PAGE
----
Roof Repairing Guide

There are all kinds of roofs. If your own happens to be quite flat, and your house is a one-story building, so that you can reach the roof by using an ordinary ladder, there is little danger in venturing out on it, but if you have to crawl through a window and claw your way around on a steep roof, you will do much better to stay away from it. However, there are a few basic rules for safe roof work which every homeowner should be familiar with.

Many people do not realize they have a problem with their roof until the inevitable happens…..roof leaks. More often than not, that is when a roofer receives a call to perform a roof repair – only to find that the whole roof needs replaced. Some are frustrated when they are being apprised of this situation and believe the roofer may be trying to “sell” them something they may not need. Be aware that roof repairs cost more on a hourly basis then replacing a roof. It would take “only” approximately two days of doing roofing repairs to equal the same amount paid in labor for an entire week when replacing your roof.

If a leak is recognized, clear the area of any home belongings, for instance electronic equipment furniture, etc. Place a bucket to collect the water for the time being. Once you can clearly see where the water is dripping from the ceiling, take a ladder and look at the roof in that area. You might easily see a part of the roof that has a broken shingle; you might also see debris, loose flashings, etc.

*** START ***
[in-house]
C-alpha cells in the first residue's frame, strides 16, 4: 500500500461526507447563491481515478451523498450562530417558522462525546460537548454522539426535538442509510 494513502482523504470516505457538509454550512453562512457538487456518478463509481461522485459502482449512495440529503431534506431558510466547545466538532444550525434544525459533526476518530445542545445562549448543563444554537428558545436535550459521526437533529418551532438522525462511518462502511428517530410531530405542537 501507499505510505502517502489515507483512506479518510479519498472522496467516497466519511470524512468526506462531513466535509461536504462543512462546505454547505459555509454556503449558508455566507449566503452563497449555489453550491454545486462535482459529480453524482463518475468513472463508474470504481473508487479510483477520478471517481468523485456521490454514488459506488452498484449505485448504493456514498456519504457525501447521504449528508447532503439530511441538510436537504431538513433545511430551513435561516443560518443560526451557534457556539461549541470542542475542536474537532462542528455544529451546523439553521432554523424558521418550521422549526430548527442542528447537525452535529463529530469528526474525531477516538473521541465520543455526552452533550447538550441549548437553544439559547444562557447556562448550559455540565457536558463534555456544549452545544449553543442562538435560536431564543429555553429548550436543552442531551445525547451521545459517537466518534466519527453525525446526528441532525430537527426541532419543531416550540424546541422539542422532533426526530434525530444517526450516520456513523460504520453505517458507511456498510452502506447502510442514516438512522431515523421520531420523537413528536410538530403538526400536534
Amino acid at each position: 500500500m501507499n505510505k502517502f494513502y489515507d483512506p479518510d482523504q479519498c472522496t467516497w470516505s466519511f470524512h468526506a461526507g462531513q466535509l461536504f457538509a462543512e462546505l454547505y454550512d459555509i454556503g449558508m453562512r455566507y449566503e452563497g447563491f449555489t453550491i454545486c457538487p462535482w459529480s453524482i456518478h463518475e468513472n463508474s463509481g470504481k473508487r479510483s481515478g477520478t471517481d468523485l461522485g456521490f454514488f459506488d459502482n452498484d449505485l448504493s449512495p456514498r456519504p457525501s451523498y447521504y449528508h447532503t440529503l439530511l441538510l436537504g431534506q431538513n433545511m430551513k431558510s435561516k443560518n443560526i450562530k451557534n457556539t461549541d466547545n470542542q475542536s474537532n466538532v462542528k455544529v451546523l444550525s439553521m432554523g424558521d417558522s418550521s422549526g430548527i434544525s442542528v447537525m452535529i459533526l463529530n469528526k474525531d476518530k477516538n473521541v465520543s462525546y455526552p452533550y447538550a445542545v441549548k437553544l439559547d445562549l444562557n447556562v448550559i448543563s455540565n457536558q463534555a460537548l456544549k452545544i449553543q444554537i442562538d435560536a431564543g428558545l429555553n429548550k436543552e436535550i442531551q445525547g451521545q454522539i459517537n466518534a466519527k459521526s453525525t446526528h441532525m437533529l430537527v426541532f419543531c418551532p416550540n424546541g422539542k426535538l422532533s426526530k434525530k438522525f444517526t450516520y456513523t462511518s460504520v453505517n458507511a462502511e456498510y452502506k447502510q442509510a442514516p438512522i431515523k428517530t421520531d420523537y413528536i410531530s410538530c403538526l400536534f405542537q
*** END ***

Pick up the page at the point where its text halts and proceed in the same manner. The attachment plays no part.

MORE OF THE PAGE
The Roofing Process

A moderately sized roofing job might take only 3 or 4 days.

  • Remove all existing shingles, deposit them in a roll-off, and remove.
  • Begin to make minor repairs on roof if in good condition. If not, replace bad wood with plywood or 1″x6″ boards, whichever is applicable to your roof.
  • Install the “ice dam,” which is an ice and water barrier made of plastic to prevent backed up ice in the gutters from working itself under the shingles.
  • Lay down asphalt paper.
  • Apply the shingles – starting at the eaves and working upward.
  • Apply flashing around all areas where leaks might come into the house – against the chimney, stack vents, etc.
  • Install the ridge vent.

We need to cover a few things before starting any roofing project. These include:

  • Get Proper Information: Be aware this is a construction project and there will be noise and debris. Children love to watch what’s going on with their house but they must be kept away from the perimeter of the worksite, ladders and equipment.
  • Share Properly Your roofing Condition with Roofers: Roofers generally do their best not to drop debris into shrubbery or flower beds but it is sometimes unavoidable. Inform roofing company if you have delicate flower beds or shrubbery that needs special protection.
  • Point out sprinklers: that heads along driveways and sidewalks to help us prevent damaging them.
  • Roofing is a noisy job, including hammering and power equipment. In most instances we will finish the job, including a thorough cleanup, in less than two days.
  • Hanging Items on walls should be removed: Loosely hung items on walls should be removed. Also, bring in flower pots or other yard objects close to the perimeter of the roof.
  • Inspect your building condition completely: If you have wood shingles, be aware that dust and debris particles will fall into the attic during the tear off process. You may want to cover some items in your attic with protective cloth or plastic.

Many roofing problems, including shorter than expected life spans, are the result of improper material selection in the first place most roofing decisions are made on the basis of first cost or appearance and local climatic conditions are often given too little consideration. Hail, wind and freeze/thaw cycling are particularly hard on most roofing materials. Start by understanding the local climate your roof must deal with.


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